SCALABILITY
• Scripting or automation needs to be set up to dynamically scale in or scale out VMs.• Using container orchestration modules, the scale in or scale out features are natively made available to containers.
STORAGE
VM’s and Containers are both able to attach storage. The difference is in the scope and lifecycle of the storage volume.
• Multiple containers on the same VM can have attached storage that are separated in scope from each other.• Container-attached storage goes away if the container shuts down.
NETWORK
VMs and Containers both can achieve network segmentation, either at a service level or at an individual unit level.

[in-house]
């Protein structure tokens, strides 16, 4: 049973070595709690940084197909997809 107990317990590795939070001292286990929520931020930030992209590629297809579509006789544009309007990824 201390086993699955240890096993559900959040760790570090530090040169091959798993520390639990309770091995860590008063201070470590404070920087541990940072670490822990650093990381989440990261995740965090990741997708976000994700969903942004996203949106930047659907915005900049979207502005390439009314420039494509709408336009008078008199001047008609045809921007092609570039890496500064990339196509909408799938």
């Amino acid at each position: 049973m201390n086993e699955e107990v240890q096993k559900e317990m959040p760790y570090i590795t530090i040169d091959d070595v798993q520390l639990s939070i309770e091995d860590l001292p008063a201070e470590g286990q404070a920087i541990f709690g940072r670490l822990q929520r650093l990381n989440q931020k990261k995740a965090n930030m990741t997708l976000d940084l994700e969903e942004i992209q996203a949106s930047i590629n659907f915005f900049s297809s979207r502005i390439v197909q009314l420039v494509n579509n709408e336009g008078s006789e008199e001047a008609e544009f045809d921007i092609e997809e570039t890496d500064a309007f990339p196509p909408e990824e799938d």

The question of whether to use VMs or containers, is less a matter of comparing features and benefits, and more a question of use case at hand.  If you are an organization that runs fewer apps, you might look to VMs as your preferred framework, while an application-centric company may consider containers. When the goal is to make the most use out of your physical hardware infrastructure, VMs are tremendously useful. When the goal is to make sure your applications are scalable, resilient, secure, and offer zero downtime, despite them needing to be frequently updated, an implementation of containers might be worth considering. If you are still unsure which option is best, don’t be afraid to involve a trusted partner, like Keyva who knows that every company’s today and tomorrow looks different, and will meet you where you are at.